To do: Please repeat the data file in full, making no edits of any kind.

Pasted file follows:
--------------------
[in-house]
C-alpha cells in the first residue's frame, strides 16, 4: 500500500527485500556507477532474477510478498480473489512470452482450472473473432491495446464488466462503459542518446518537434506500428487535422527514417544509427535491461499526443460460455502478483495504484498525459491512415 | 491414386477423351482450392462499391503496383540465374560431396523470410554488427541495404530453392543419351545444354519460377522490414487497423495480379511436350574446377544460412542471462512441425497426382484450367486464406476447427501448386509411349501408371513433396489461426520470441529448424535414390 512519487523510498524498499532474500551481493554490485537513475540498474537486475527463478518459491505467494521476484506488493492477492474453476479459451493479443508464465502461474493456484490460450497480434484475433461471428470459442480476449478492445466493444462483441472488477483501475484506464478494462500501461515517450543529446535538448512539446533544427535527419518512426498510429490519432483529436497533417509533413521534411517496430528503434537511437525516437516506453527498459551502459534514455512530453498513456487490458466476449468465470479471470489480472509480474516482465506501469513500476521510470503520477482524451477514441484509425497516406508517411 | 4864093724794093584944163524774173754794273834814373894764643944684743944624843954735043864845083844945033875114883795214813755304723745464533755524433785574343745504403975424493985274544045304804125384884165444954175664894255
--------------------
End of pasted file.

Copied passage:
[in-house]
C-alpha cells in the first residue's frame, strides 16, 4: 500500500527485500556507477532474477510478498480473489512470452482450472473473432491495446464488466462503459542518446518537434506500428487535422527514417544509427535491461499526443460460455502478483495504484498525459491512415 | 491414386477423351482450392462499391503496383540465374560431396523470410554488427541495404530453392543419351545444354519460377522490414487497423495480379511436350574446377544460412542471462512441425497426382484450367486464406476447427501448386509411349501408371513433396489461426520470441529448424535414390 512519487523510498524498499532474500551481493554490485537513475540498474537486475527463478518459491505467494521476484506488493492477492474453476479459451493479443508464465502461474493456484490460450497480434484475433461471428470459442480476449478492445466493444462483441472488477483501475484506464478494462500501461515517450543529446535538448512539446533544427535527419518512426498510429490519432483529436497533417509533413521534411517496430528503434537511437525516437516506453527498459551502459534514455512530453498513456487490458466476449468465470479471470489480472509480474516482465506501469513500476521510470503520477482524451477514441484509425497516406508517411 | 4864093724794093584944163524774173754794273834814373894764643944684743944624843954735043864845083844945033875114883795214813755304723745464533755524433785574343745504403975424493985274544045304804125384884165444954175664894255